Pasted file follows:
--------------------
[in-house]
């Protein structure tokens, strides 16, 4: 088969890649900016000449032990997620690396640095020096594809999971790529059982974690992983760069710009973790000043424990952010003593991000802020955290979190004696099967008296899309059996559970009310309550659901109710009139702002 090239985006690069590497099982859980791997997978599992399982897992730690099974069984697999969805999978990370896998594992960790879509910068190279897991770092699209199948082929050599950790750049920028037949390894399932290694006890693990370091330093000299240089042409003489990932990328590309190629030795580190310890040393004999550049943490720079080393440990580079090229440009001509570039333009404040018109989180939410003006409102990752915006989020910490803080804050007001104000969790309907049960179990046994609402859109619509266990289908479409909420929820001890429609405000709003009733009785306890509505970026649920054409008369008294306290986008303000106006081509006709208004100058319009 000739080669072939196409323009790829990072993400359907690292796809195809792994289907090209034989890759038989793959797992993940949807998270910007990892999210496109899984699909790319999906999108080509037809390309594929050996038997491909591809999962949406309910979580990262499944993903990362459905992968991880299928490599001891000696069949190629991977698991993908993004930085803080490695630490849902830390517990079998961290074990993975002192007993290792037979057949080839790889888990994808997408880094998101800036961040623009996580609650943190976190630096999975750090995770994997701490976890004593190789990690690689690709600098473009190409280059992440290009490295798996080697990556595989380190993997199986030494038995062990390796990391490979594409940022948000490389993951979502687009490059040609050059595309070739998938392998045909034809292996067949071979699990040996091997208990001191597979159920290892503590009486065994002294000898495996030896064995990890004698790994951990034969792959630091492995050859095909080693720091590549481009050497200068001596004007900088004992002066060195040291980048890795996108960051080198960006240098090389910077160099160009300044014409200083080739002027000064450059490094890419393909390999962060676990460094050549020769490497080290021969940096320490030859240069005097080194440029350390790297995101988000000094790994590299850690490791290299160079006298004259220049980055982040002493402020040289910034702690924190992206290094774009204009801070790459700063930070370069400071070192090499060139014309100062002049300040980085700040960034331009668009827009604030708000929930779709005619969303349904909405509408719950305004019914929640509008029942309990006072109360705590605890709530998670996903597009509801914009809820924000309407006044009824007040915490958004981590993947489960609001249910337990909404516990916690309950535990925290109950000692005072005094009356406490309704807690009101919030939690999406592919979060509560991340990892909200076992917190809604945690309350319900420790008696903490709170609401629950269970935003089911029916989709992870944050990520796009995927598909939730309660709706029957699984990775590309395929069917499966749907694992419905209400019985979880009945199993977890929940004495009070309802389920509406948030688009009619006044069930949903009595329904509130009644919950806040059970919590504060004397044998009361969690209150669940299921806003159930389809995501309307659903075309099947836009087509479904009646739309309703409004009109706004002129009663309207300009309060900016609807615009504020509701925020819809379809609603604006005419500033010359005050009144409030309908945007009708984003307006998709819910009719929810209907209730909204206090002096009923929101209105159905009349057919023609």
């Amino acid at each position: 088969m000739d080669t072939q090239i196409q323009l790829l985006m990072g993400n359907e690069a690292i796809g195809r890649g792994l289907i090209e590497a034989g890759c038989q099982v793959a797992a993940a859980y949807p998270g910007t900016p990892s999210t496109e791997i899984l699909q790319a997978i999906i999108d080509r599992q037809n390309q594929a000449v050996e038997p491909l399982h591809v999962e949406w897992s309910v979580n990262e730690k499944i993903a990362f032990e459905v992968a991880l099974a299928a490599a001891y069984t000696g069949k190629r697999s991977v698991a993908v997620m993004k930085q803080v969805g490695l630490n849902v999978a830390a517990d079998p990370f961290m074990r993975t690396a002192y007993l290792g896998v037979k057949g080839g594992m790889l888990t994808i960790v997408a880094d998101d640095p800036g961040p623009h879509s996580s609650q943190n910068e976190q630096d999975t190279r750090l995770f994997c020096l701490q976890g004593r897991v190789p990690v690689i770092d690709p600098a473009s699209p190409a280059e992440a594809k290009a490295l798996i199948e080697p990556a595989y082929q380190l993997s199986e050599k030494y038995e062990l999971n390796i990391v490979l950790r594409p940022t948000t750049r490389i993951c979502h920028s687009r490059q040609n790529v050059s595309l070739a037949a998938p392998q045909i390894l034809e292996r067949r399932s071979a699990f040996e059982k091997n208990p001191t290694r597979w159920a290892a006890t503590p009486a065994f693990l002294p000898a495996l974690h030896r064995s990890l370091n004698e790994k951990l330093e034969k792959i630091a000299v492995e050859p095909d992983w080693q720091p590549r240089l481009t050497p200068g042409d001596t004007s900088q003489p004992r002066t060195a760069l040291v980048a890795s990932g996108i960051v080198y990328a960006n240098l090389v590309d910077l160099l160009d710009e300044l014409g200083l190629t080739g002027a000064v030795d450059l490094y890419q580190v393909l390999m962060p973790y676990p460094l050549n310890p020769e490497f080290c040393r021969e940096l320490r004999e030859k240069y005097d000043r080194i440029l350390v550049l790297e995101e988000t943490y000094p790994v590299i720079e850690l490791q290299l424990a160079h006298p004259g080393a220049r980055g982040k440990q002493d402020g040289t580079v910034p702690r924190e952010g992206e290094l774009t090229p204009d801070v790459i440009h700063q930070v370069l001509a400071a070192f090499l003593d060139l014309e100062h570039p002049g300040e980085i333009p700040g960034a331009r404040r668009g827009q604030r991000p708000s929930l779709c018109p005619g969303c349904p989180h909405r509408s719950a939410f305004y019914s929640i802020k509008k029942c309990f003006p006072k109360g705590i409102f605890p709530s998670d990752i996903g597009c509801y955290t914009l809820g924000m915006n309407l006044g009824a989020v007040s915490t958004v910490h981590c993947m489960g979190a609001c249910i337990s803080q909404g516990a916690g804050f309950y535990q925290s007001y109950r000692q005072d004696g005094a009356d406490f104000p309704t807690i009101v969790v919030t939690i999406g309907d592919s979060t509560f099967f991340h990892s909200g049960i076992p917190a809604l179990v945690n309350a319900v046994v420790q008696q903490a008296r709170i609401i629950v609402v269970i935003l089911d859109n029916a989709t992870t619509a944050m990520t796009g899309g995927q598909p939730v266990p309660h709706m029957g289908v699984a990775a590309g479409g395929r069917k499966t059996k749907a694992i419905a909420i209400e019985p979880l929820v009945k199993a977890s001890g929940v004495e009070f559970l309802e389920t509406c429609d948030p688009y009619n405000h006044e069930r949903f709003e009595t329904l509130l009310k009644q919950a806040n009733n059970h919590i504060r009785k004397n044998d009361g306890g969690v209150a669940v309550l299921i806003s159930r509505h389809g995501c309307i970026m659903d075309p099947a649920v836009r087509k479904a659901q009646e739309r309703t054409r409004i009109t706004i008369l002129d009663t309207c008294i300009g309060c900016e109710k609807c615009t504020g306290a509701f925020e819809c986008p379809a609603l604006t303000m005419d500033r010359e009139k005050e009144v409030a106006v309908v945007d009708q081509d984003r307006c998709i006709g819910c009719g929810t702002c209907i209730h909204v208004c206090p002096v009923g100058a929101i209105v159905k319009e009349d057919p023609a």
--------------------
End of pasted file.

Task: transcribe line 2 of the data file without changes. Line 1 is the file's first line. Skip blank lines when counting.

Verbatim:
């Protein structure tokens, strides 16, 4: 088969890649900016000449032990997620690396640095020096594809999971790529059982974690992983760069710009973790000043424990952010003593991000802020955290979190004696099967008296899309059996559970009310309550659901109710009139702002 090239985006690069590497099982859980791997997978599992399982897992730690099974069984697999969805999978990370896998594992960790879509910068190279897991770092699209199948082929050599950790750049920028037949390894399932290694006890693990370091330093000299240089042409003489990932990328590309190629030795580190310890040393004999550049943490720079080393440990580079090229440009001509570039333009404040018109989180939410003006409102990752915006989020910490803080804050007001104000969790309907049960179990046994609402859109619509266990289908479409909420929820001890429609405000709003009733009785306890509505970026649920054409008369008294306290986008303000106006081509006709208004100058319009 000739080669072939196409323009790829990072993400359907690292796809195809792994289907090209034989890759038989793959797992993940949807998270910007990892999210496109899984699909790319999906999108080509037809390309594929050996038997491909591809999962949406309910979580990262499944993903990362459905992968991880299928490599001891000696069949190629991977698991993908993004930085803080490695630490849902830390517990079998961290074990993975002192007993290792037979057949080839790889888990994808997408880094998101800036961040623009996580609650943190976190630096999975750090995770994997701490976890004593190789990690690689690709600098473009190409280059992440290009490295798996080697990556595989380190993997199986030494038995062990390796990391490979594409940022948000490389993951979502687009490059040609050059595309070739998938392998045909034809292996067949071979699990040996091997208990001191597979159920290892503590009486065994002294000898495996030896064995990890004698790994951990034969792959630091492995050859095909080693720091590549481009050497200068001596004007900088004992002066060195040291980048890795996108960051080198960006240098090389910077160099160009300044014409200083080739002027000064450059490094890419393909390999962060676990460094050549020769490497080290021969940096320490030859240069005097080194440029350390790297995101988000000094790994590299850690490791290299160079006298004259220049980055982040002493402020040289910034702690924190992206290094774009204009801070790459700063930070370069400071070192090499060139014309100062002049300040980085700040960034331009668009827009604030708000929930779709005619969303349904909405509408719950305004019914929640509008029942309990006072109360705590605890709530998670996903597009509801914009809820924000309407006044009824007040915490958004981590993947489960609001249910337990909404516990916690309950535990925290109950000692005072005094009356406490309704807690009101919030939690999406592919979060509560991340990892909200076992917190809604945690309350319900420790008696903490709170609401629950269970935003089911029916989709992870944050990520796009995927598909939730309660709706029957699984990775590309395929069917499966749907694992419905209400019985979880009945199993977890929940004495009070309802389920509406948030688009009619006044069930949903009595329904509130009644919950806040059970919590504060004397044998009361969690209150669940299921806003159930389809995501309307659903075309099947836009087509479904009646739309309703409004009109706004002129009663309207300009309060900016609807615009504020509701925020819809379809609603604006005419500033010359005050009144409030309908945007009708984003307006998709819910009719929810209907209730909204206090002096009923929101209105159905009349057919023609």